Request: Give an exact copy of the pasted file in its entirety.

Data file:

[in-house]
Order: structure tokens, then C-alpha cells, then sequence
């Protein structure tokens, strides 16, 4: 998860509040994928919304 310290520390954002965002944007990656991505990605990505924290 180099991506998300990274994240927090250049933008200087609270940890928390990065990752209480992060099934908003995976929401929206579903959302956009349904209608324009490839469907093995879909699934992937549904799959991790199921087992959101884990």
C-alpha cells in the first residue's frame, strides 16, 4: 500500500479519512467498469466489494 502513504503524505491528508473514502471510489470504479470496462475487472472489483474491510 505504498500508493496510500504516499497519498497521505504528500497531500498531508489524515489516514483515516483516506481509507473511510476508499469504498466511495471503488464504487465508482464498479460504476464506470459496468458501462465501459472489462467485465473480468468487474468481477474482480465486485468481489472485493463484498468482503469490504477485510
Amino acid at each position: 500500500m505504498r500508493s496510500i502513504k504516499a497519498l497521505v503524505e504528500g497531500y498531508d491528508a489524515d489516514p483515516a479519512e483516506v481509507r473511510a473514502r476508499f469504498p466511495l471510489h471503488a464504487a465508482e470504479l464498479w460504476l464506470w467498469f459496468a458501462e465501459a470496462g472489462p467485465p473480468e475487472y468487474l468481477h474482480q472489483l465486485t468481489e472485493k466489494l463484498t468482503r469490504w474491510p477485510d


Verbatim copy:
[in-house]
Order: structure tokens, then C-alpha cells, then sequence
């Protein structure tokens, strides 16, 4: 998860509040994928919304 310290520390954002965002944007990656991505990605990505924290 180099991506998300990274994240927090250049933008200087609270940890928390990065990752209480992060099934908003995976929401929206579903959302956009349904209608324009490839469907093995879909699934992937549904799959991790199921087992959101884990």
C-alpha cells in the first residue's frame, strides 16, 4: 500500500479519512467498469466489494 502513504503524505491528508473514502471510489470504479470496462475487472472489483474491510 505504498500508493496510500504516499497519498497521505504528500497531500498531508489524515489516514483515516483516506481509507473511510476508499469504498466511495471503488464504487465508482464498479460504476464506470459496468458501462465501459472489462467485465473480468468487474468481477474482480465486485468481489472485493463484498468482503469490504477485510
Amino acid at each position: 500500500m505504498r500508493s496510500i502513504k504516499a497519498l497521505v503524505e504528500g497531500y498531508d491528508a489524515d489516514p483515516a479519512e483516506v481509507r473511510a473514502r476508499f469504498p466511495l471510489h471503488a464504487a465508482e470504479l464498479w460504476l464506470w467498469f459496468a458501462e465501459a470496462g472489462p467485465p473480468e475487472y468487474l468481477h474482480q472489483l465486485t468481489e472485493k466489494l463484498t468482503r469490504w474491510p477485510d